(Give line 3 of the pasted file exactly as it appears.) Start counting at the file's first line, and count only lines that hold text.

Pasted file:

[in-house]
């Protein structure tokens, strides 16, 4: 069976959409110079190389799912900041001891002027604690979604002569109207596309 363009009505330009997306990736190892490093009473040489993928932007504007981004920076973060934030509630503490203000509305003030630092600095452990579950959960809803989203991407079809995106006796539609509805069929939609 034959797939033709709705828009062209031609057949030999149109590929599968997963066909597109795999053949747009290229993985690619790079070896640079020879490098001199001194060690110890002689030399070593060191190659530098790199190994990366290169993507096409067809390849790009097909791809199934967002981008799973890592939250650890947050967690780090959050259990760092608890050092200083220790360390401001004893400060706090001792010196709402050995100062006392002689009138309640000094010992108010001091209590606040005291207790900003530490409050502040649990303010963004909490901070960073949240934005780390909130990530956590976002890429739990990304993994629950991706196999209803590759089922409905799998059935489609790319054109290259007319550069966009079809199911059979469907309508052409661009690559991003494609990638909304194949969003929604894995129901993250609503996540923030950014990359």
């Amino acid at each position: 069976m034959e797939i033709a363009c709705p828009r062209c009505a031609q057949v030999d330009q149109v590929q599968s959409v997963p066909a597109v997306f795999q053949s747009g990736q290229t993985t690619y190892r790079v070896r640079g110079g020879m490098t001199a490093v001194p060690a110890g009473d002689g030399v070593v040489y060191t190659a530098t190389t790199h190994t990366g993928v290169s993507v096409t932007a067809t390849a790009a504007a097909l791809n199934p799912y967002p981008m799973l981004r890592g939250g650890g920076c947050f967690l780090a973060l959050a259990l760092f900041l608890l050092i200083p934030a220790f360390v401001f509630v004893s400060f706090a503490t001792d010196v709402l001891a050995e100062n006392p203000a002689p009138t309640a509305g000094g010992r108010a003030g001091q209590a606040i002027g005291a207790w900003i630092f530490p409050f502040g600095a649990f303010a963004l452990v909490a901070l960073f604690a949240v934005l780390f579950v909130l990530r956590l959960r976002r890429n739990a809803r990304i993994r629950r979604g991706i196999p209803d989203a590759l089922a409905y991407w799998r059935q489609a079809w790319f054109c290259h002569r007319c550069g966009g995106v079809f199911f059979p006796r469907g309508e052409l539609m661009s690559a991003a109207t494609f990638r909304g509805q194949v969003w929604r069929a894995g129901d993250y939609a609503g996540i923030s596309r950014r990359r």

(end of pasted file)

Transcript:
């Amino acid at each position: 069976m034959e797939i033709a363009c709705p828009r062209c009505a031609q057949v030999d330009q149109v590929q599968s959409v997963p066909a597109v997306f795999q053949s747009g990736q290229t993985t690619y190892r790079v070896r640079g110079g020879m490098t001199a490093v001194p060690a110890g009473d002689g030399v070593v040489y060191t190659a530098t190389t790199h190994t990366g993928v290169s993507v096409t932007a067809t390849a790009a504007a097909l791809n199934p799912y967002p981008m799973l981004r890592g939250g650890g920076c947050f967690l780090a973060l959050a259990l760092f900041l608890l050092i200083p934030a220790f360390v401001f509630v004893s400060f706090a503490t001792d010196v709402l001891a050995e100062n006392p203000a002689p009138t309640a509305g000094g010992r108010a003030g001091q209590a606040i002027g005291a207790w900003i630092f530490p409050f502040g600095a649990f303010a963004l452990v909490a901070l960073f604690a949240v934005l780390f579950v909130l990530r956590l959960r976002r890429n739990a809803r990304i993994r629950r979604g991706i196999p209803d989203a590759l089922a409905y991407w799998r059935q489609a079809w790319f054109c290259h002569r007319c550069g966009g995106v079809f199911f059979p006796r469907g309508e052409l539609m661009s690559a991003a109207t494609f990638r909304g509805q194949v969003w929604r069929a894995g129901d993250y939609a609503g996540i923030s596309r950014r990359r």